We usually try to keep the tech stuff on a tight leash, but some winemaking processes are worth noting as a guide to certain styles of varietals.
A case in point is chilled fermentation of white grapes in stainless steel, which is the method of vinification employed in the making of the 2008 Sacred Hill Marlborough Vineyards Sauvignon Blanc from New Zealand (about $15 at wine shops and wine-savvy markets; the 2010 is reported to be even better than the '08).
This style of fermentation yields very crisp, clean wines that are vivid expressions of a given grape's signature qualities. In this case, the classic Marlborough nose delivers punchy pink grapefruit, which we expected, and a bit of banana, which we definitely did not. Grapefruit is beautifully prominent on the tongue, its zest rounded nicely by lime, honey and — another surprise — warm banana bread! All the fruits persist through a long clean finish with a delightfully dry mineral edge.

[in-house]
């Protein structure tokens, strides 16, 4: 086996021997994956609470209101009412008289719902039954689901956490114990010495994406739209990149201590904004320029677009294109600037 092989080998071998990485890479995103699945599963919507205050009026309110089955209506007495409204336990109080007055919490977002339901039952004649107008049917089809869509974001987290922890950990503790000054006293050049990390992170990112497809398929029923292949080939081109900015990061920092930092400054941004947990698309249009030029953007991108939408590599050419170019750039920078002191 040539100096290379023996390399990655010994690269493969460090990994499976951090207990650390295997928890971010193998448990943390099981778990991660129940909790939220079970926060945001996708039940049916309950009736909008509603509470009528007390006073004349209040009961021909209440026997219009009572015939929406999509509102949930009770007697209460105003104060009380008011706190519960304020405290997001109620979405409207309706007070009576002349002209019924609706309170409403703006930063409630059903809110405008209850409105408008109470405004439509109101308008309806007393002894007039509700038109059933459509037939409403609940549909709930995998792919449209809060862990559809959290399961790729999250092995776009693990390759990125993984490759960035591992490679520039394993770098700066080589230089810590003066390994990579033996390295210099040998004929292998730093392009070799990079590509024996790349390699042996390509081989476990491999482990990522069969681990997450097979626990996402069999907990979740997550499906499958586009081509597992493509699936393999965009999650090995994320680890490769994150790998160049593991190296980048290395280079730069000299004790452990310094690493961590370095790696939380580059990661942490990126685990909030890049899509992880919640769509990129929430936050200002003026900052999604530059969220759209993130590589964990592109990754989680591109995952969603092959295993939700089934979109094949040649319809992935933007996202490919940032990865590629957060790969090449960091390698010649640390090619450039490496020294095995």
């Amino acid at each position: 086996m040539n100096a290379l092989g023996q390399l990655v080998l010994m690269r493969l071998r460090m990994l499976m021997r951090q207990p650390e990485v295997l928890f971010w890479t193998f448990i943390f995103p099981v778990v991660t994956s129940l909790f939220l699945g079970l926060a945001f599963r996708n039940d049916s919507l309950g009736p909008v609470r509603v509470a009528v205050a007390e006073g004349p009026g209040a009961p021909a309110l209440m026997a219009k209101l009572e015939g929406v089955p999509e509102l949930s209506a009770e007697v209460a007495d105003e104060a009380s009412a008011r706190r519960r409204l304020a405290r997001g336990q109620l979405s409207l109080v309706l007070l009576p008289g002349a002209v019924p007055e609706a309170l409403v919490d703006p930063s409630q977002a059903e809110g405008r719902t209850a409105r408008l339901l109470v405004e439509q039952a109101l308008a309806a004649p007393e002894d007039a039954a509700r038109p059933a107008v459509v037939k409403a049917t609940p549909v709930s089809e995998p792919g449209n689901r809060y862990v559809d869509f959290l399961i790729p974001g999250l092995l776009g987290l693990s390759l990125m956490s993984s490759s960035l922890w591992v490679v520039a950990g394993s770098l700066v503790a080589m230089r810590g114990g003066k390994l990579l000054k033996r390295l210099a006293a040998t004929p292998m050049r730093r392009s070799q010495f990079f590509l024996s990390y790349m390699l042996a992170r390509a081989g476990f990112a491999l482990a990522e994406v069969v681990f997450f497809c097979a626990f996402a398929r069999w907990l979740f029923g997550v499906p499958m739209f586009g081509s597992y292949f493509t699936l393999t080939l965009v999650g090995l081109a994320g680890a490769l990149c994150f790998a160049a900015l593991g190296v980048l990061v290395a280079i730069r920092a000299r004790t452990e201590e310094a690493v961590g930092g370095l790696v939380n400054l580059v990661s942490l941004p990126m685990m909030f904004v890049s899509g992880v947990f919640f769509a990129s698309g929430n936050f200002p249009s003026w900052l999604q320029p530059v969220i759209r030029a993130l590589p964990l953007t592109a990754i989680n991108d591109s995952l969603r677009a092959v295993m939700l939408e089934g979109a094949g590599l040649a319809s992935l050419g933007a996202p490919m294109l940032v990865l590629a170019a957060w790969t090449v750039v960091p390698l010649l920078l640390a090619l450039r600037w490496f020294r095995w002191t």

Given its exuberant fruit and exquisite dryness, this wine enters our pantheon of refreshing summer wines, functioning beautifully as an aperitif or a sundowner or paired with classic warm weather fare like grilled shrimp tacos or a big plate of fresh fruits and mild white cheeses.
By Colette and John Bancroft. She is the Times' book editor, and he is a freelance writer specializing in food, wine and travel. For an index and archive of reviews, go to pictograph.com.